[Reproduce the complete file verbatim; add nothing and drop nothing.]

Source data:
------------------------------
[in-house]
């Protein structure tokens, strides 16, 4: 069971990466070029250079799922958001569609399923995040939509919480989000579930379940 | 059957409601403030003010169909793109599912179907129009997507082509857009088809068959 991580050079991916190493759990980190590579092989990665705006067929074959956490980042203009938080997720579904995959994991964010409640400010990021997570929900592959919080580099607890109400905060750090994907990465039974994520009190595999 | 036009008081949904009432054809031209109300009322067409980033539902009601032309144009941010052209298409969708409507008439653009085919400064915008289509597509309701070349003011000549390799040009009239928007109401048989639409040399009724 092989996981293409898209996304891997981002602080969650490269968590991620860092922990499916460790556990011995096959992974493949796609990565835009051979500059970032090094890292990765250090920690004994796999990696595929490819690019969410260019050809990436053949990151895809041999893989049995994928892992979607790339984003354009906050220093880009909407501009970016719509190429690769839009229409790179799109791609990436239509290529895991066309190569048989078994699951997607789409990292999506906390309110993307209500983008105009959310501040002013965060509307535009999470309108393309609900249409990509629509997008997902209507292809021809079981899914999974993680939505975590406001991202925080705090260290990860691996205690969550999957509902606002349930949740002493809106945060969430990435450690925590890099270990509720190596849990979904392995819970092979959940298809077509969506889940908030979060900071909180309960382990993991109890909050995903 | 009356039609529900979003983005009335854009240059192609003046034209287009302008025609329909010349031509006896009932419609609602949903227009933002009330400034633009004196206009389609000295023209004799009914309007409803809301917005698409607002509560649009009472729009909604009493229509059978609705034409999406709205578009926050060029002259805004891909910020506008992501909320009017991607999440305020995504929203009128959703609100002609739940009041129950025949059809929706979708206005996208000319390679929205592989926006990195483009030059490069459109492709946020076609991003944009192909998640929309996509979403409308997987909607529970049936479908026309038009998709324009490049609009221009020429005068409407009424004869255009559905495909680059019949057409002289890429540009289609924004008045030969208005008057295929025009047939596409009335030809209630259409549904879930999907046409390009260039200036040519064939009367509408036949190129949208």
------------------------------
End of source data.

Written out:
[in-house]
């Protein structure tokens, strides 16, 4: 069971990466070029250079799922958001569609399923995040939509919480989000579930379940 | 059957409601403030003010169909793109599912179907129009997507082509857009088809068959 991580050079991916190493759990980190590579092989990665705006067929074959956490980042203009938080997720579904995959994991964010409640400010990021997570929900592959919080580099607890109400905060750090994907990465039974994520009190595999 | 036009008081949904009432054809031209109300009322067409980033539902009601032309144009941010052209298409969708409507008439653009085919400064915008289509597509309701070349003011000549390799040009009239928007109401048989639409040399009724 092989996981293409898209996304891997981002602080969650490269968590991620860092922990499916460790556990011995096959992974493949796609990565835009051979500059970032090094890292990765250090920690004994796999990696595929490819690019969410260019050809990436053949990151895809041999893989049995994928892992979607790339984003354009906050220093880009909407501009970016719509190429690769839009229409790179799109791609990436239509290529895991066309190569048989078994699951997607789409990292999506906390309110993307209500983008105009959310501040002013965060509307535009999470309108393309609900249409990509629509997008997902209507292809021809079981899914999974993680939505975590406001991202925080705090260290990860691996205690969550999957509902606002349930949740002493809106945060969430990435450690925590890099270990509720190596849990979904392995819970092979959940298809077509969506889940908030979060900071909180309960382990993991109890909050995903 | 009356039609529900979003983005009335854009240059192609003046034209287009302008025609329909010349031509006896009932419609609602949903227009933002009330400034633009004196206009389609000295023209004799009914309007409803809301917005698409607002509560649009009472729009909604009493229509059978609705034409999406709205578009926050060029002259805004891909910020506008992501909320009017991607999440305020995504929203009128959703609100002609739940009041129950025949059809929706979708206005996208000319390679929205592989926006990195483009030059490069459109492709946020076609991003944009192909998640929309996509979403409308997987909607529970049936479908026309038009998709324009490049609009221009020429005068409407009424004869255009559905495909680059019949057409002289890429540009289609924004008045030969208005008057295929025009047939596409009335030809209630259409549904879930999907046409390009260039200036040519064939009367509408036949190129949208």